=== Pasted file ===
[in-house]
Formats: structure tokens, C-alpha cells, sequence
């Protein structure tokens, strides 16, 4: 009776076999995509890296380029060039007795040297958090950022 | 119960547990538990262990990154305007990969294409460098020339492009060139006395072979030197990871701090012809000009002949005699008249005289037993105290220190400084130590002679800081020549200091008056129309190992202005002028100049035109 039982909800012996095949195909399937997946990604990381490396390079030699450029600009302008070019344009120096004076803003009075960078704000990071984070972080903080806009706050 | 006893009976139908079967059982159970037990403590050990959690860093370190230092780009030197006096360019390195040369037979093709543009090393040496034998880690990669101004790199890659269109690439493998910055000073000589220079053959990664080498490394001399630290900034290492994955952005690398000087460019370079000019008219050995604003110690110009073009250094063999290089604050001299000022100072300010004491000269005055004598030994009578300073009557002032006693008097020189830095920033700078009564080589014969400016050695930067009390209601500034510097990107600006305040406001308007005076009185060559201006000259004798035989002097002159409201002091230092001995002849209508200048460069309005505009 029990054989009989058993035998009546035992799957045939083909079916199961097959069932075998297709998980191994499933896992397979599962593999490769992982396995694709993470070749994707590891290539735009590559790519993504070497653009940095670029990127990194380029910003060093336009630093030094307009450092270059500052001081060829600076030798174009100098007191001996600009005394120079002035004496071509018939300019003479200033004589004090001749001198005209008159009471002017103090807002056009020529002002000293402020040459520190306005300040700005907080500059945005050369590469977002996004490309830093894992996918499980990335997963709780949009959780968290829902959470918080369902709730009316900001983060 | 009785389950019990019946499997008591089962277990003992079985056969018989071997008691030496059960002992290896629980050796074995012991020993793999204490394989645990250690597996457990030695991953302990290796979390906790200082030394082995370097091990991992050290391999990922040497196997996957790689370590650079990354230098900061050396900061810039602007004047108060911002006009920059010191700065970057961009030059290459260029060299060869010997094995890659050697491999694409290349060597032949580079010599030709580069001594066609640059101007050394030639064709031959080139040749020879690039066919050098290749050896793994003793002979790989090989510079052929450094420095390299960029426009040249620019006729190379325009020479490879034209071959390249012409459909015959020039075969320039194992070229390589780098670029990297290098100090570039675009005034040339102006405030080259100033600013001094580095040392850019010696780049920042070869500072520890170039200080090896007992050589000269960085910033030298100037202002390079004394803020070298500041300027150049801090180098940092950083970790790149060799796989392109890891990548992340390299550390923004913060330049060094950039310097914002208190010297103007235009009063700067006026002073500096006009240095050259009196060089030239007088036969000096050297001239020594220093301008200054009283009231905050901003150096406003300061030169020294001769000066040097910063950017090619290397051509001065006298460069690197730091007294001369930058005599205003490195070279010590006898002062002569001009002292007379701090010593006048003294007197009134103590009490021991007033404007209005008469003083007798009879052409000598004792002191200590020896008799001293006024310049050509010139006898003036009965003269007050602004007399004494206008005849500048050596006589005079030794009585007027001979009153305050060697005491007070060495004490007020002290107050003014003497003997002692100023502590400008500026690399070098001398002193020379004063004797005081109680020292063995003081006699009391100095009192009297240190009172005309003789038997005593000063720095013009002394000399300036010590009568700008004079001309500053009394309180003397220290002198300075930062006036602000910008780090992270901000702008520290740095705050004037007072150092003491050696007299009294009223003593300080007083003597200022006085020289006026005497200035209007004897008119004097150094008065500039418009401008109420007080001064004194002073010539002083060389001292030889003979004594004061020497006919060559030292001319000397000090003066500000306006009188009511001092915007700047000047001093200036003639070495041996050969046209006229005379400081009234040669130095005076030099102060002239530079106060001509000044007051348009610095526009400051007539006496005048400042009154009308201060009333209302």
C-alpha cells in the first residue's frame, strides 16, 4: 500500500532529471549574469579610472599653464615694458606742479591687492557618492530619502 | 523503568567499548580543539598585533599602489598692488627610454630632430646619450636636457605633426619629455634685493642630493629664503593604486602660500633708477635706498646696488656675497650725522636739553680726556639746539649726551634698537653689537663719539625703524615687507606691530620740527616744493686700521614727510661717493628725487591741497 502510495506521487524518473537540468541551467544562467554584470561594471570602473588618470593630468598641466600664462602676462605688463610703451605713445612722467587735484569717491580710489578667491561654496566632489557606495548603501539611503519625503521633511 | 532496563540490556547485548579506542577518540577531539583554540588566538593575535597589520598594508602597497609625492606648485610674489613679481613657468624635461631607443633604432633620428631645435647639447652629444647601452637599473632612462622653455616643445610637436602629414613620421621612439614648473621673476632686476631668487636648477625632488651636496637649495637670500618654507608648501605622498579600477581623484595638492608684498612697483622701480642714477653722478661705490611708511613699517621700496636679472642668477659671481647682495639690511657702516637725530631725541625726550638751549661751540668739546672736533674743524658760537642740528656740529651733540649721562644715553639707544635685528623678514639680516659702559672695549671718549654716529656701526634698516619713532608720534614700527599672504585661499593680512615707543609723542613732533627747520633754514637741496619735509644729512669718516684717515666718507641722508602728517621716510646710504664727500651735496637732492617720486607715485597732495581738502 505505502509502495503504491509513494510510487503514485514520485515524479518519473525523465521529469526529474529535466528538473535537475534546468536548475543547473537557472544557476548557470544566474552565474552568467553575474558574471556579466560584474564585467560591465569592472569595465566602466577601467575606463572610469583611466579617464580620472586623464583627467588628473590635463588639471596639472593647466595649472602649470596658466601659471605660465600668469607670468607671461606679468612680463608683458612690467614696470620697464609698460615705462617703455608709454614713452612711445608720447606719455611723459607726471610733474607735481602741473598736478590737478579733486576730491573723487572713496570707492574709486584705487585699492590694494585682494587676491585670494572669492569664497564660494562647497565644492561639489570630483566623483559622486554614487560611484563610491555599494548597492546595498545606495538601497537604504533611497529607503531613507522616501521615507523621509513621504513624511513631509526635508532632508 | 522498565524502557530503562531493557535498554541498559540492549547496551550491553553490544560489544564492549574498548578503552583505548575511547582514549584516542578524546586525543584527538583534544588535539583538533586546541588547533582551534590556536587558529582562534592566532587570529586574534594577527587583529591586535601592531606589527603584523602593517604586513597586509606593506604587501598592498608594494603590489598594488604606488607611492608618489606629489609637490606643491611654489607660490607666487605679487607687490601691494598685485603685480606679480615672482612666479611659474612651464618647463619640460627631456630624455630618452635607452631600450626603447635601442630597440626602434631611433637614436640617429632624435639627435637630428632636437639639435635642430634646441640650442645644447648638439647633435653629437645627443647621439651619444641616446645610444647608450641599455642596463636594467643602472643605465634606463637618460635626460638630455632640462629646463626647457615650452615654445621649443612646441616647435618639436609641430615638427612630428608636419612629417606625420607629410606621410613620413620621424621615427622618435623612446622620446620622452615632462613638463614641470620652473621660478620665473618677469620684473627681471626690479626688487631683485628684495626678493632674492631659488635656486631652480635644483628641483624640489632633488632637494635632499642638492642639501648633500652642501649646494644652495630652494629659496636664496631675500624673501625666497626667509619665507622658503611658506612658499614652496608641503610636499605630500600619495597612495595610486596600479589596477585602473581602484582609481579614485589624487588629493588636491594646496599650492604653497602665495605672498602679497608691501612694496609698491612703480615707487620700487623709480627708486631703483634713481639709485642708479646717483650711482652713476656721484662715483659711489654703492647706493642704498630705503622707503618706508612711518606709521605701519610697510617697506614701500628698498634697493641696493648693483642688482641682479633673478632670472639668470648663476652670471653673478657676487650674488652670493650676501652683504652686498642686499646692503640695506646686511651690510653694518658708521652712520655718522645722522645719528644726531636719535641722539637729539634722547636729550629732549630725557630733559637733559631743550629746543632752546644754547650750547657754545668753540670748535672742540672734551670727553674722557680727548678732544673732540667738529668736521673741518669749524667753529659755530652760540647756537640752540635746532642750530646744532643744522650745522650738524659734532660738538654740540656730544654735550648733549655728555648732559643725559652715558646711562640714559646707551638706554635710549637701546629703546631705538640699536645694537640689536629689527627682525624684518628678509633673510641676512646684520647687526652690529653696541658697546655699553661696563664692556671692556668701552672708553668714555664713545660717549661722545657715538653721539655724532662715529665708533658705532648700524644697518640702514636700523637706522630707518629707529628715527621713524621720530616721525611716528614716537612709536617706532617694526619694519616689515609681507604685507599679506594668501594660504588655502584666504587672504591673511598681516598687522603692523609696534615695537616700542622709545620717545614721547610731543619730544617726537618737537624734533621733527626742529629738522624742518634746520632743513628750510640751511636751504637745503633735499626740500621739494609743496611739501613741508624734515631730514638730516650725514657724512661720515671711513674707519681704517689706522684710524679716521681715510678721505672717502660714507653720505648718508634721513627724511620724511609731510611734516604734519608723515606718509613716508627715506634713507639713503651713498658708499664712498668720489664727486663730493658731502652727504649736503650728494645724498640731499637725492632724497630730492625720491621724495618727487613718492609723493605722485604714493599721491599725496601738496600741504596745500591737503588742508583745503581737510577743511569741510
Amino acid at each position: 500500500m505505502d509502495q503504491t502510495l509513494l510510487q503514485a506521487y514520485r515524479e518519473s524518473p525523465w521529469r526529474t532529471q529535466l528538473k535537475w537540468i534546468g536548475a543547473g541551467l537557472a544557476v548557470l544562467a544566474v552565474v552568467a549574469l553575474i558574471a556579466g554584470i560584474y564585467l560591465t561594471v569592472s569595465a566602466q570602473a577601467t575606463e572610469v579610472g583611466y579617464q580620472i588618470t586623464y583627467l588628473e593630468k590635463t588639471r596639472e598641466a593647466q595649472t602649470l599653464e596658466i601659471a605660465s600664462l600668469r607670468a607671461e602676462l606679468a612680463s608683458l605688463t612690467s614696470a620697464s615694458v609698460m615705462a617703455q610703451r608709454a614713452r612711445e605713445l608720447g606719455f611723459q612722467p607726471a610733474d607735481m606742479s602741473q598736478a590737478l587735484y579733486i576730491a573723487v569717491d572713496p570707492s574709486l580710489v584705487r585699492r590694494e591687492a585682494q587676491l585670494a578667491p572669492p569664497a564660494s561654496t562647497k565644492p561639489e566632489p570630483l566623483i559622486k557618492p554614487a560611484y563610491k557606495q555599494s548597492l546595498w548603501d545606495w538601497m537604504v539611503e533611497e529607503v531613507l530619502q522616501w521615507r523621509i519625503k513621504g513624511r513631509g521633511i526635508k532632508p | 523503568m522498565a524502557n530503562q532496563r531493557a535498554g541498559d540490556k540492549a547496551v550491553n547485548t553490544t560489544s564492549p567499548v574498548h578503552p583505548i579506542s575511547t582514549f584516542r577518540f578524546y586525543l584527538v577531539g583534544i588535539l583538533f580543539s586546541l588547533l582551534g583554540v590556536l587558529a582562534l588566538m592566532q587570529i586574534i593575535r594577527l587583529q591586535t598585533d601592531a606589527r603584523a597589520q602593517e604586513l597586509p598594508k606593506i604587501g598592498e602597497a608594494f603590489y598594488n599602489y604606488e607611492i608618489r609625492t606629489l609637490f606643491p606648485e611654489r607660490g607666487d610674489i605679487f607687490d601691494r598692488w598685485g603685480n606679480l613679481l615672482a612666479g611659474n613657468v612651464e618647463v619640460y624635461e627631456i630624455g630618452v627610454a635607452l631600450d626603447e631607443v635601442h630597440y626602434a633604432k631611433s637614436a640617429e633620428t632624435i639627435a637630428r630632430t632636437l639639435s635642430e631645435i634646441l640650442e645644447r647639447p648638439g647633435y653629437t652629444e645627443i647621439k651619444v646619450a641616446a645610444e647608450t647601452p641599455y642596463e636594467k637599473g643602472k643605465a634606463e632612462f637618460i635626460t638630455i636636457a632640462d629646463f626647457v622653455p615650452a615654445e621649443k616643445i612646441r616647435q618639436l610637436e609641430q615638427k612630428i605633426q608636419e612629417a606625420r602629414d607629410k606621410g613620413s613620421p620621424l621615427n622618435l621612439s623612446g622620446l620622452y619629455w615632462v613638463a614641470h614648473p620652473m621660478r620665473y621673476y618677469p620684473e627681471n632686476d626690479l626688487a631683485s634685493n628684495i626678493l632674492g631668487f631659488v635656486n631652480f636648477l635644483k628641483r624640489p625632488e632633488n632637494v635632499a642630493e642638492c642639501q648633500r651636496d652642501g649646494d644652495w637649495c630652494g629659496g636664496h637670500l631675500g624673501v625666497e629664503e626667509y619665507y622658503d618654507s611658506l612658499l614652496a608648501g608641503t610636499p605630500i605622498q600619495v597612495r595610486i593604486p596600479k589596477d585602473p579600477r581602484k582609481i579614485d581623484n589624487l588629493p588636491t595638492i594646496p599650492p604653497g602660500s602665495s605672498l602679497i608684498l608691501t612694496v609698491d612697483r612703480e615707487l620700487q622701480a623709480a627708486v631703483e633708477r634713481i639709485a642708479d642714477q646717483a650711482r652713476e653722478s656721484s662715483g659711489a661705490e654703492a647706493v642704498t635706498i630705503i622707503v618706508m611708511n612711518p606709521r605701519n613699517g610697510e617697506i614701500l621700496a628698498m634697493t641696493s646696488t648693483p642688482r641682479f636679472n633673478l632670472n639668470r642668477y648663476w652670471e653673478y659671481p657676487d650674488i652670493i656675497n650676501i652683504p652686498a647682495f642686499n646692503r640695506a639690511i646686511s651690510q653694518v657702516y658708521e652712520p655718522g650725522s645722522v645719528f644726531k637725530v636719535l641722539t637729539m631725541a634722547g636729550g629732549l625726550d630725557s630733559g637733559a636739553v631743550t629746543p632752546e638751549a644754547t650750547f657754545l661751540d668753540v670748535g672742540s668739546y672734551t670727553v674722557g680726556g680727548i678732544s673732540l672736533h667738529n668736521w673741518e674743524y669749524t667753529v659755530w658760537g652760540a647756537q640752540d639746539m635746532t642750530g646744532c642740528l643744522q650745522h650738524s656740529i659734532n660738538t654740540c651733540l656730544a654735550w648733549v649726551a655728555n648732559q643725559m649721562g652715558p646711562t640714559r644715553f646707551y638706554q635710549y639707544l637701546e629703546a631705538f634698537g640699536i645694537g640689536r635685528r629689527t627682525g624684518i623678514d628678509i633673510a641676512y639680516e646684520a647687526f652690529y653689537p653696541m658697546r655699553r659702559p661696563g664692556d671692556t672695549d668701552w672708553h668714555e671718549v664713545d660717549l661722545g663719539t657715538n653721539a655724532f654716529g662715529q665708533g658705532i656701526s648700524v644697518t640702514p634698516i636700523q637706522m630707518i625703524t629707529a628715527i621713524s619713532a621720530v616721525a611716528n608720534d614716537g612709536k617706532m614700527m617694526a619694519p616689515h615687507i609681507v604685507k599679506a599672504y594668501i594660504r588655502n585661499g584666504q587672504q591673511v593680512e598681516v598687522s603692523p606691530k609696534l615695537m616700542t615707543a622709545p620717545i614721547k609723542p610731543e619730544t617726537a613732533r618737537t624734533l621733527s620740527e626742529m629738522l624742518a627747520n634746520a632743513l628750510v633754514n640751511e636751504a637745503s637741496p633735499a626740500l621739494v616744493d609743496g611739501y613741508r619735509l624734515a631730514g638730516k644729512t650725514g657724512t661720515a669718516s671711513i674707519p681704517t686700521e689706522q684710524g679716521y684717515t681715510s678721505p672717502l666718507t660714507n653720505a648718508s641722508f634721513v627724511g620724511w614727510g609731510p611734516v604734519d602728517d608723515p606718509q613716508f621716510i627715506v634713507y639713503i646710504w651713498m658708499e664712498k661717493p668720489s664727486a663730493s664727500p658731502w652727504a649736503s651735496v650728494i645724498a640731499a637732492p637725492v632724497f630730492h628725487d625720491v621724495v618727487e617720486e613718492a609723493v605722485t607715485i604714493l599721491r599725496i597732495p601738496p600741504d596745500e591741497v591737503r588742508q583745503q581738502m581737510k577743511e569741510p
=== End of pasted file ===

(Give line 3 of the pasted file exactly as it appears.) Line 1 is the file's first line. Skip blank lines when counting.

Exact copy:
């Protein structure tokens, strides 16, 4: 009776076999995509890296380029060039007795040297958090950022 | 119960547990538990262990990154305007990969294409460098020339492009060139006395072979030197990871701090012809000009002949005699008249005289037993105290220190400084130590002679800081020549200091008056129309190992202005002028100049035109 039982909800012996095949195909399937997946990604990381490396390079030699450029600009302008070019344009120096004076803003009075960078704000990071984070972080903080806009706050 | 006893009976139908079967059982159970037990403590050990959690860093370190230092780009030197006096360019390195040369037979093709543009090393040496034998880690990669101004790199890659269109690439493998910055000073000589220079053959990664080498490394001399630290900034290492994955952005690398000087460019370079000019008219050995604003110690110009073009250094063999290089604050001299000022100072300010004491000269005055004598030994009578300073009557002032006693008097020189830095920033700078009564080589014969400016050695930067009390209601500034510097990107600006305040406001308007005076009185060559201006000259004798035989002097002159409201002091230092001995002849209508200048460069309005505009 029990054989009989058993035998009546035992799957045939083909079916199961097959069932075998297709998980191994499933896992397979599962593999490769992982396995694709993470070749994707590891290539735009590559790519993504070497653009940095670029990127990194380029910003060093336009630093030094307009450092270059500052001081060829600076030798174009100098007191001996600009005394120079002035004496071509018939300019003479200033004589004090001749001198005209008159009471002017103090807002056009020529002002000293402020040459520190306005300040700005907080500059945005050369590469977002996004490309830093894992996918499980990335997963709780949009959780968290829902959470918080369902709730009316900001983060 | 009785389950019990019946499997008591089962277990003992079985056969018989071997008691030496059960002992290896629980050796074995012991020993793999204490394989645990250690597996457990030695991953302990290796979390906790200082030394082995370097091990991992050290391999990922040497196997996957790689370590650079990354230098900061050396900061810039602007004047108060911002006009920059010191700065970057961009030059290459260029060299060869010997094995890659050697491999694409290349060597032949580079010599030709580069001594066609640059101007050394030639064709031959080139040749020879690039066919050098290749050896793994003793002979790989090989510079052929450094420095390299960029426009040249620019006729190379325009020479490879034209071959390249012409459909015959020039075969320039194992070229390589780098670029990297290098100090570039675009005034040339102006405030080259100033600013001094580095040392850019010696780049920042070869500072520890170039200080090896007992050589000269960085910033030298100037202002390079004394803020070298500041300027150049801090180098940092950083970790790149060799796989392109890891990548992340390299550390923004913060330049060094950039310097914002208190010297103007235009009063700067006026002073500096006009240095050259009196060089030239007088036969000096050297001239020594220093301008200054009283009231905050901003150096406003300061030169020294001769000066040097910063950017090619290397051509001065006298460069690197730091007294001369930058005599205003490195070279010590006898002062002569001009002292007379701090010593006048003294007197009134103590009490021991007033404007209005008469003083007798009879052409000598004792002191200590020896008799001293006024310049050509010139006898003036009965003269007050602004007399004494206008005849500048050596006589005079030794009585007027001979009153305050060697005491007070060495004490007020002290107050003014003497003997002692100023502590400008500026690399070098001398002193020379004063004797005081109680020292063995003081006699009391100095009192009297240190009172005309003789038997005593000063720095013009002394000399300036010590009568700008004079001309500053009394309180003397220290002198300075930062006036602000910008780090992270901000702008520290740095705050004037007072150092003491050696007299009294009223003593300080007083003597200022006085020289006026005497200035209007004897008119004097150094008065500039418009401008109420007080001064004194002073010539002083060389001292030889003979004594004061020497006919060559030292001319000397000090003066500000306006009188009511001092915007700047000047001093200036003639070495041996050969046209006229005379400081009234040669130095005076030099102060002239530079106060001509000044007051348009610095526009400051007539006496005048400042009154009308201060009333209302």